Day 3 – Caves and Hobbitses
We arose early in the planned community Pauanui, but any belief I’d had that we were up before anyone was quickly quashed by the dogged enthusiasm of a friendly little Yorkie. Given the chance, he’d be with us still….
After a brief stop in Hamilton (to get directions to Hobbiton, where we had signal to do so), we travelled south to Waitomo. The cheeky little birds who sought our delicious lunch were not deterred by noises, motions nor splashes of water. Their dinosaur forbearers would have been proud.
After a gradual climb down into a complex (and very smartly lit) cave complex, e leader of the tour shut out the lights. Venetia, notoriously claustrophobic, held up brilliantly, even then. The first few glow worms were high up and relatively isolated. But once we boarded the boat, and floated under the blue starred cave sky, the caves became truly sublime – Breathtaking in their strange and genuinely alien beauty.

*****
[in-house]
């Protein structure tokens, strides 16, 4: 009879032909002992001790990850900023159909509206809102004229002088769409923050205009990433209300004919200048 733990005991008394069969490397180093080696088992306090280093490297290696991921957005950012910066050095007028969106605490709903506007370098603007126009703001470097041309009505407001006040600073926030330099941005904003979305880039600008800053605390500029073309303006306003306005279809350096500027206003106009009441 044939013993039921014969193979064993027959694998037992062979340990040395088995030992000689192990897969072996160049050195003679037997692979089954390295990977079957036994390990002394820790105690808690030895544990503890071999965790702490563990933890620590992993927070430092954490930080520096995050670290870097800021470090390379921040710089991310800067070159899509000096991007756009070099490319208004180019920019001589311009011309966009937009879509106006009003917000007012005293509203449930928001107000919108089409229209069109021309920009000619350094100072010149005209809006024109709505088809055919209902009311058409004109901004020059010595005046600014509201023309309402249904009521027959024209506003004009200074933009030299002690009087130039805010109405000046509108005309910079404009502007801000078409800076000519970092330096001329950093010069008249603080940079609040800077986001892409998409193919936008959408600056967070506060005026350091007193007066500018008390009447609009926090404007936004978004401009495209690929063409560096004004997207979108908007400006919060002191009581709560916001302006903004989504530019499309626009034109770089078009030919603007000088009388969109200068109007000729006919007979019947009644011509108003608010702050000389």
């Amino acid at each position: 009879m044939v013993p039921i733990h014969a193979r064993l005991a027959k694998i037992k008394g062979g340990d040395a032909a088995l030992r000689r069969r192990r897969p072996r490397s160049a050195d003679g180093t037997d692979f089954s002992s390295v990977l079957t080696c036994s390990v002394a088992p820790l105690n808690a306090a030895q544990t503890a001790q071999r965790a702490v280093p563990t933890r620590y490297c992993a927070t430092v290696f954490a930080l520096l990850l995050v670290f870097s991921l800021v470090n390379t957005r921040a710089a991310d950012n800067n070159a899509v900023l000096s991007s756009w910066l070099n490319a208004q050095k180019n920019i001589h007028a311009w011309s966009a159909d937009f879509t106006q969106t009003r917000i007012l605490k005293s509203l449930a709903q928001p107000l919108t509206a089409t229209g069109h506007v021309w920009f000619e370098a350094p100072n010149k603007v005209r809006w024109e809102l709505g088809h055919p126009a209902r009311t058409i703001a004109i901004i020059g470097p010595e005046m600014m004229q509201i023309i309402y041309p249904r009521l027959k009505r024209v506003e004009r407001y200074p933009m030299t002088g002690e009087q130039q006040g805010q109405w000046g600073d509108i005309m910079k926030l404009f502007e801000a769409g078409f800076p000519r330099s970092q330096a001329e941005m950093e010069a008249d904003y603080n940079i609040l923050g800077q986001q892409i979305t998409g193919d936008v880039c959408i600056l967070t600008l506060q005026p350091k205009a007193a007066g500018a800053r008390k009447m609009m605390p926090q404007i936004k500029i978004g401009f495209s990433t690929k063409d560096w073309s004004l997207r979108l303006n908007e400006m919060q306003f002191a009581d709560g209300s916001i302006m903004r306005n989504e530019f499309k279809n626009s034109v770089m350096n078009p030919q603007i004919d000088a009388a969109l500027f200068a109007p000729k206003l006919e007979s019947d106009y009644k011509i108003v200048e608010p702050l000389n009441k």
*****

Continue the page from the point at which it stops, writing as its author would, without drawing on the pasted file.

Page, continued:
What can I tell you? Probably little that you don’t already know that you’d be the slightest bit interested in. We haven’t yet seen The Hobbit, but of course we knew the ground pretty well from the Lord of the Rings trilogy. It was rather nice of them to repair the temporary sets from those films just so that we could get the full experience. The cakes and ale at the Green Dragon Inn went a long way making up for the throngs of over-charged tourists buying overpriced tchotchkes in the makeshift “Shires’s Rest”.